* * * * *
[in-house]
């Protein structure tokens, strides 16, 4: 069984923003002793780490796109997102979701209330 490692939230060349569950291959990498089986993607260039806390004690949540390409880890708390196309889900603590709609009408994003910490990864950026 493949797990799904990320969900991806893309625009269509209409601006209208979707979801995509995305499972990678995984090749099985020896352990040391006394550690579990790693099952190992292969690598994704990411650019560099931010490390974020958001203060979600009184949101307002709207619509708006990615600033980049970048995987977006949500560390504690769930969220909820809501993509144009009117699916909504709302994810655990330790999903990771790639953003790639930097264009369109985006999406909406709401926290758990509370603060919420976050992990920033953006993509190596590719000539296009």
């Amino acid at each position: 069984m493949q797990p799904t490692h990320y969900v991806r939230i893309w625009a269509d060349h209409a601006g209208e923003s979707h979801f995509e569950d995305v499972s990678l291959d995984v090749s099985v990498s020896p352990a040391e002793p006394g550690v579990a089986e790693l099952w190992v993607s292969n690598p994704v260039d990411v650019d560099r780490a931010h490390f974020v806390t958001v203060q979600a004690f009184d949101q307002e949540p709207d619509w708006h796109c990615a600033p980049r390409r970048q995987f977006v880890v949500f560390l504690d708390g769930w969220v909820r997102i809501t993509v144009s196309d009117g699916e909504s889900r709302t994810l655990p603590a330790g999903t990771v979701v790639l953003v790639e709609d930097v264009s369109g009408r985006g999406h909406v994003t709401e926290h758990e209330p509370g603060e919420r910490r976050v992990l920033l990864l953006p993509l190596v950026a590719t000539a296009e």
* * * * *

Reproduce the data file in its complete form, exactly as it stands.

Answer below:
[in-house]
């Protein structure tokens, strides 16, 4: 069984923003002793780490796109997102979701209330 490692939230060349569950291959990498089986993607260039806390004690949540390409880890708390196309889900603590709609009408994003910490990864950026 493949797990799904990320969900991806893309625009269509209409601006209208979707979801995509995305499972990678995984090749099985020896352990040391006394550690579990790693099952190992292969690598994704990411650019560099931010490390974020958001203060979600009184949101307002709207619509708006990615600033980049970048995987977006949500560390504690769930969220909820809501993509144009009117699916909504709302994810655990330790999903990771790639953003790639930097264009369109985006999406909406709401926290758990509370603060919420976050992990920033953006993509190596590719000539296009």
């Amino acid at each position: 069984m493949q797990p799904t490692h990320y969900v991806r939230i893309w625009a269509d060349h209409a601006g209208e923003s979707h979801f995509e569950d995305v499972s990678l291959d995984v090749s099985v990498s020896p352990a040391e002793p006394g550690v579990a089986e790693l099952w190992v993607s292969n690598p994704v260039d990411v650019d560099r780490a931010h490390f974020v806390t958001v203060q979600a004690f009184d949101q307002e949540p709207d619509w708006h796109c990615a600033p980049r390409r970048q995987f977006v880890v949500f560390l504690d708390g769930w969220v909820r997102i809501t993509v144009s196309d009117g699916e909504s889900r709302t994810l655990p603590a330790g999903t990771v979701v790639l953003v790639e709609d930097v264009s369109g009408r985006g999406h909406v994003t709401e926290h758990e209330p509370g603060e919420r910490r976050v992990l920033l990864l953006p993509l190596v950026a590719t000539a296009e």